How do you think that enhances the production?

I think it enhances everything when you can use live shit. That’s the kind of producer that I am. I’ve always incorporated live shit but now I can just take it to a different level. It’s just different now. This facility allows me to be able to do that. Before I would track live drums on stuff for Tech but it was way, way more difficult. It was a thing where I’d have to have several ideas laid out and we’d knock them all out at one time, like in a day. I would just go to a different studio and track drums in a day or two and just try to knock out all the ideas and hope that they’re right. It was a very tedious process. Now if I have this idea and I need someone to come play the drums it’s just like get somebody up here, let’s figure out who can do it to come and play that day and they’re out. Then we move on to the next idea.

It sounds like it’s a lot more fluid basically.

Yeah definitely. A lot more people are involved now because there’s so many musicians and stuff. I think that’s kind of how music should be. I think there should be a lot of people involved.

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Speaking of that, when you are working with other musicians, how does that work? Is it a “Do this and exactly this” sort of thing or do you guys collaborate and come up with something new? I would suppose it goes both ways.

Yeah and that’s kind of what happens. Sometimes I’m extremely specific. I know exactly what I want done and it has to be done exactly the way that I hear it in my head and I just find out the appropriate player, whoever can knock out that style and have them come up and nine times out of 10 they knock it out. Then there’s other days when I know I want something, but I want to start with guitars or I want to start with a bass line. I never really start with drums. I’ll just have someone come up and play guitar parts and I just basically record everything that they’re playing and we just talk about ideas and record for four or five hours and then I’ll go back and listen to it and pick out pieces of things I want to use from that and then build the whole idea around what they played. It’s not very specific working like that, it’s kind of like whatever goes.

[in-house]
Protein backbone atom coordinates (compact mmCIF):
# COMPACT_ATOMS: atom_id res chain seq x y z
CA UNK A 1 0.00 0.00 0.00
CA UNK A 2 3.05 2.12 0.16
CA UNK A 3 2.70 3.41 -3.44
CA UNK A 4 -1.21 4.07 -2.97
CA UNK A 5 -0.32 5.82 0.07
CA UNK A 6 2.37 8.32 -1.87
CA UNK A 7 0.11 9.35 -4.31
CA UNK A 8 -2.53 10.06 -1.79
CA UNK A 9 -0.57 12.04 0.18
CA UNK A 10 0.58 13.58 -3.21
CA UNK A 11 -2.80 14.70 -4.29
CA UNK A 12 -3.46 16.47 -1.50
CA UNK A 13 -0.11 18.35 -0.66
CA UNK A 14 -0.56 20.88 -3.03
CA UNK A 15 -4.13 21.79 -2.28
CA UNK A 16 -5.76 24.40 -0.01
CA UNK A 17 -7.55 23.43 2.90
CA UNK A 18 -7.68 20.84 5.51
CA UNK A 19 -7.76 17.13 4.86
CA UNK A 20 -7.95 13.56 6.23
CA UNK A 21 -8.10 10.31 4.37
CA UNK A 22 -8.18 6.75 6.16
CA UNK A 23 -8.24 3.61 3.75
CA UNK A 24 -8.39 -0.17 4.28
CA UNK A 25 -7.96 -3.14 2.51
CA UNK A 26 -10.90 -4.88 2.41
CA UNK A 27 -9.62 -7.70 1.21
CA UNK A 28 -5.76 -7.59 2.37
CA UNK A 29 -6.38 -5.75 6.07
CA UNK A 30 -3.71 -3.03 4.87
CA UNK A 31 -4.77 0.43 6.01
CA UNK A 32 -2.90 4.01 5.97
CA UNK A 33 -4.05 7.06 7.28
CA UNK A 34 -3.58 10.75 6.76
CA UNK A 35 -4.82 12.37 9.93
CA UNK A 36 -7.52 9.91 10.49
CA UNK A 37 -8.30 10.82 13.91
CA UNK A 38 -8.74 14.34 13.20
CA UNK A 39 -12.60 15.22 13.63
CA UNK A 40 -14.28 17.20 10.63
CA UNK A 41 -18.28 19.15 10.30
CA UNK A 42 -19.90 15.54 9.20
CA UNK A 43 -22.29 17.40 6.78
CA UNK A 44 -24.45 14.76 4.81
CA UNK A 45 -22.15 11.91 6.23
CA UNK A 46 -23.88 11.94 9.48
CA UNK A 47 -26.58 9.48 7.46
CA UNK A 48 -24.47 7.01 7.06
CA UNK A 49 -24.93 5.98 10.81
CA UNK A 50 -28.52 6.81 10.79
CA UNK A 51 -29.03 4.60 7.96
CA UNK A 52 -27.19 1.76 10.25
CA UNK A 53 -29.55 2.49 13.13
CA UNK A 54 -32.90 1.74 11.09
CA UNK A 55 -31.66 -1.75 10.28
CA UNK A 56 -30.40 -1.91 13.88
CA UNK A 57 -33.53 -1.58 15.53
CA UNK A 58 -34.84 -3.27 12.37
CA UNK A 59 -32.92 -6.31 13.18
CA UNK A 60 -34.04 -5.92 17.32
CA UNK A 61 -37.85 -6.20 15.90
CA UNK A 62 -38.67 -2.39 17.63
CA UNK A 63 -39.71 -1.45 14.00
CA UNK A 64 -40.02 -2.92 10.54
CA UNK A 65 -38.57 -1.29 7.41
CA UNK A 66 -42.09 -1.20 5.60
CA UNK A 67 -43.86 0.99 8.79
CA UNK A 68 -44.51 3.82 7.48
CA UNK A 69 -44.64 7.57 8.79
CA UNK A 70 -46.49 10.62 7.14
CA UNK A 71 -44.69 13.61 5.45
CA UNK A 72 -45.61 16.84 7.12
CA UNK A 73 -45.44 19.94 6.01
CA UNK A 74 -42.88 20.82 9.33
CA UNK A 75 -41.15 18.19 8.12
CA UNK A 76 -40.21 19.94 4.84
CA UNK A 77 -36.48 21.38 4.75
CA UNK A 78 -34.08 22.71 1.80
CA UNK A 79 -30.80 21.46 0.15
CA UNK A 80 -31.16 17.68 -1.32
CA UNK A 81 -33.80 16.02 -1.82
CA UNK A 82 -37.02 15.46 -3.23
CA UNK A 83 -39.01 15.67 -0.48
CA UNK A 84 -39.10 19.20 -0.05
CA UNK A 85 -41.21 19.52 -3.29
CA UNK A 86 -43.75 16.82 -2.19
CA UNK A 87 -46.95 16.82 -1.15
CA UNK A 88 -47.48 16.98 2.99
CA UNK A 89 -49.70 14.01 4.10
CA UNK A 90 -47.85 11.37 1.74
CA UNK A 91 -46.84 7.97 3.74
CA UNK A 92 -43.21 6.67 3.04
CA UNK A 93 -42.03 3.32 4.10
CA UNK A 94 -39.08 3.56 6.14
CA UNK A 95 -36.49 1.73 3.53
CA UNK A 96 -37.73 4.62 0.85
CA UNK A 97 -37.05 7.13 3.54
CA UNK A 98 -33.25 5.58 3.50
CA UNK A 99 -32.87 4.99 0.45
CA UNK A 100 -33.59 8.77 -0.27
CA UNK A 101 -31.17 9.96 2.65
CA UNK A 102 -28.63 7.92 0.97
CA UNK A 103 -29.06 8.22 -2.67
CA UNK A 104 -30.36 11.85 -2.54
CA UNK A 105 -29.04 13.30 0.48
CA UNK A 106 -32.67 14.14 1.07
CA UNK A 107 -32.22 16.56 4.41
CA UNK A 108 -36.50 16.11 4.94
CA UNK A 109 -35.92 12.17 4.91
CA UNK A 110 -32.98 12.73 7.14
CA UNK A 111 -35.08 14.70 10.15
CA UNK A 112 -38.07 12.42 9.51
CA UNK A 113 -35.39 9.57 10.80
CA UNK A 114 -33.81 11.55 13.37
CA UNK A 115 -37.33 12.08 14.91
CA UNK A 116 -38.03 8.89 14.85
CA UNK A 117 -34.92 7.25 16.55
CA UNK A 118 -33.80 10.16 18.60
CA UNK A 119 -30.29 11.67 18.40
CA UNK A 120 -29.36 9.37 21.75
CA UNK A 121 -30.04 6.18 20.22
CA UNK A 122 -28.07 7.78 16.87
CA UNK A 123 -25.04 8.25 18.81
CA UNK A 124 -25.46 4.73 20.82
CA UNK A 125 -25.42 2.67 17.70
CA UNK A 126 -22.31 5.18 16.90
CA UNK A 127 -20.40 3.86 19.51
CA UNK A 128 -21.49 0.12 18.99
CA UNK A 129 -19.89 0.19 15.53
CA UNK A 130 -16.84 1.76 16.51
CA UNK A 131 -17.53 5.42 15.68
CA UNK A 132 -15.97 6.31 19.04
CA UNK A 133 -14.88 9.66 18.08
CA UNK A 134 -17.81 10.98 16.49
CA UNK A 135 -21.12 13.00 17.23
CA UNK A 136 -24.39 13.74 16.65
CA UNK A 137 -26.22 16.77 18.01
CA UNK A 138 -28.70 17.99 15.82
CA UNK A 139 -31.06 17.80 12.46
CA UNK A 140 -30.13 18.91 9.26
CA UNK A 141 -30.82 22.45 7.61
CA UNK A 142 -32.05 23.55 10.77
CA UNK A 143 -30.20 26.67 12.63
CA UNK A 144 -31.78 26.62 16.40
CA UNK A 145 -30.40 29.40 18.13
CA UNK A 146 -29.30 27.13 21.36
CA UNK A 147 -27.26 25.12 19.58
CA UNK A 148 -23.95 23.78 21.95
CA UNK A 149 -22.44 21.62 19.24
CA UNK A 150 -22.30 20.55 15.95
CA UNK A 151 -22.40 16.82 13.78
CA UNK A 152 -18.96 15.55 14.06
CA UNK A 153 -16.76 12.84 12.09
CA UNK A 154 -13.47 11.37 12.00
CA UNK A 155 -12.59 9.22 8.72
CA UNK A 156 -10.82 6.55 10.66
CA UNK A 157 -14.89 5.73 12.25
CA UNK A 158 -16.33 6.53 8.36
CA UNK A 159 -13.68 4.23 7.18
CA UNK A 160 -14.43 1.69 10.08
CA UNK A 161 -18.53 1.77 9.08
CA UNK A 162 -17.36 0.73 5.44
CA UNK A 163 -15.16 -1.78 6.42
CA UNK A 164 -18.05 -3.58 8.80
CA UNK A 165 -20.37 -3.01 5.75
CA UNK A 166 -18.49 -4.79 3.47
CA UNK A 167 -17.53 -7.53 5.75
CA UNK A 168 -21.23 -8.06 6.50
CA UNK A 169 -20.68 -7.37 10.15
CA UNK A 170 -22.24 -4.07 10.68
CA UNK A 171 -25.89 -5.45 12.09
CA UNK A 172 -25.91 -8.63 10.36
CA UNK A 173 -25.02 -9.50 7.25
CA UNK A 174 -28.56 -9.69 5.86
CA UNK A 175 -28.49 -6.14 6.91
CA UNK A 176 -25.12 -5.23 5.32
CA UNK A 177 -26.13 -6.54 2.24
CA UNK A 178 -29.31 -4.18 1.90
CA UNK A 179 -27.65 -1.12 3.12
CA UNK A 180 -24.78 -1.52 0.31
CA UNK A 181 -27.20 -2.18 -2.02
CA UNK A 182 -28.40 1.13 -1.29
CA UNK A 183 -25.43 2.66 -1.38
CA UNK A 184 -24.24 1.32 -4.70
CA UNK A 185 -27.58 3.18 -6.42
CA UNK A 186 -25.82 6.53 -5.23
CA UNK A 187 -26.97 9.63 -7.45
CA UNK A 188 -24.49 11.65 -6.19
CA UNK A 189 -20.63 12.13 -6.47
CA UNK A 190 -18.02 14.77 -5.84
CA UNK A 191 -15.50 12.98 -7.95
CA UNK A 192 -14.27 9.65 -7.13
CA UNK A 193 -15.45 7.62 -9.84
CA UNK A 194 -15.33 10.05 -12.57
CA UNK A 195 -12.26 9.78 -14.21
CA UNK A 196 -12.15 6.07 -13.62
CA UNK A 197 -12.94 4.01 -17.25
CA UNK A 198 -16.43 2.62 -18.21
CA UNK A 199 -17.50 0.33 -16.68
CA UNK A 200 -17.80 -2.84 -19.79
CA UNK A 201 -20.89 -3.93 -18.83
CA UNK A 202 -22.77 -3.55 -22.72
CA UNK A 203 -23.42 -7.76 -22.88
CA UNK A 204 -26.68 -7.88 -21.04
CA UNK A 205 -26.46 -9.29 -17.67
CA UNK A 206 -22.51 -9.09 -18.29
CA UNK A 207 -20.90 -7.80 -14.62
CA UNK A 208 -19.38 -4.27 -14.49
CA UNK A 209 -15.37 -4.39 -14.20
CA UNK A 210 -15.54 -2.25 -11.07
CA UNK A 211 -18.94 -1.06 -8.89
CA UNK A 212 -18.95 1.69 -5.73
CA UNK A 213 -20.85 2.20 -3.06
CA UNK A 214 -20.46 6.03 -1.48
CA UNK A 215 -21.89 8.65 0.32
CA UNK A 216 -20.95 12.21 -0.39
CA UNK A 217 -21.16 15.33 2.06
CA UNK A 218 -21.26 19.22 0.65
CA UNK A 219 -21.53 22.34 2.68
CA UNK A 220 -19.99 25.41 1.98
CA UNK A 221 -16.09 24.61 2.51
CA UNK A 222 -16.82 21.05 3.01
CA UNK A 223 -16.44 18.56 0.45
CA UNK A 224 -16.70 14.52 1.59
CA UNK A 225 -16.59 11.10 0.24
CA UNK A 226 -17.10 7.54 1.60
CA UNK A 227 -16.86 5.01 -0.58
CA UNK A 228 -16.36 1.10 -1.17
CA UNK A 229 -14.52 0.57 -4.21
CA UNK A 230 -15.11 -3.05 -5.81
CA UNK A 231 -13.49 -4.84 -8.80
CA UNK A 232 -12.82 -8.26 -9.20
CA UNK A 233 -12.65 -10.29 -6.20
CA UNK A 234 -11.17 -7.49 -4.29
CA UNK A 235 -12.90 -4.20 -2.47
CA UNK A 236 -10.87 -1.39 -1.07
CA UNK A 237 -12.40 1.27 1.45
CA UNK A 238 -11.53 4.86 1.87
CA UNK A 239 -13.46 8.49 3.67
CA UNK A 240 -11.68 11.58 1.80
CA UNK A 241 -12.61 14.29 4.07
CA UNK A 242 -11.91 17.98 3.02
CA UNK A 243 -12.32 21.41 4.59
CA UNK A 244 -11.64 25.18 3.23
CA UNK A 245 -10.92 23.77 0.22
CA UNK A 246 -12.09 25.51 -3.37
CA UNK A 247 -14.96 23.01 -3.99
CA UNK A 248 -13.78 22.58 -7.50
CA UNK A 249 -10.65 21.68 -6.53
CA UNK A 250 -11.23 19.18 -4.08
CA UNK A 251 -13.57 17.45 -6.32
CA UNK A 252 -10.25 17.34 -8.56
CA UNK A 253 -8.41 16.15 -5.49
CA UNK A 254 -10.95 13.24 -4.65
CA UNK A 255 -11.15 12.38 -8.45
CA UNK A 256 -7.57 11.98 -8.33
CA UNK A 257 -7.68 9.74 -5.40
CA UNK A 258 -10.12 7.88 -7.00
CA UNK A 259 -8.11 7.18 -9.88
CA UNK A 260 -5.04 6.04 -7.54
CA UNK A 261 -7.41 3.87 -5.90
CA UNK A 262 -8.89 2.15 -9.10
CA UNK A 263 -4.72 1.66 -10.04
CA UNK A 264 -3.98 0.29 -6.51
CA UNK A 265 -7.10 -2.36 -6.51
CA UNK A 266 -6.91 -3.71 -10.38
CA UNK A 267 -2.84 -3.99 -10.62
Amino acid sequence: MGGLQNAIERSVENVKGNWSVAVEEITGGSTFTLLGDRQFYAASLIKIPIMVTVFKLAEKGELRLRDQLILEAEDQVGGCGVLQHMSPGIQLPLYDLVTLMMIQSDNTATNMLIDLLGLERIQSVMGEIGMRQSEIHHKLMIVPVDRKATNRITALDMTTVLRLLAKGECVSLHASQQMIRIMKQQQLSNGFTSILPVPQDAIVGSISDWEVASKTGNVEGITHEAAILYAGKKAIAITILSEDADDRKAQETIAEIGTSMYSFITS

What are some of the things about your production that you wish you had at the time before that you have now?

Definitely having an outlet to having some of the musicians that I’m able to work with now. Before, when I lived in Wichita, I had my friend Jayce, who’s an amazing guitarist, do a lot of stuff for me. I worked with him on a lot of stuff. I knew a few other people there that I could work with on a regular basis but in Kansas City, this is where everybody that I know who does music lives. It’s much easier to work with them so it’s a huge asset to just be able to work in a city where I know everybody and I know all these musicians and I can use different players on different song. That’s huge. Just having this facility now too. We can do everything here. Just being able to be in the same building with Tech while we’re working on shit is huge. It’s added so many more dimensions to the music because the way that we can talk about stuff and communicate ideas – it’s just different. It’s all on the spot and what we’re thinking right then and there. Then there’s also this building. We can record everything here. We can record drums here and they sound amazing. We have all these different options for ways to record shit that we never had before.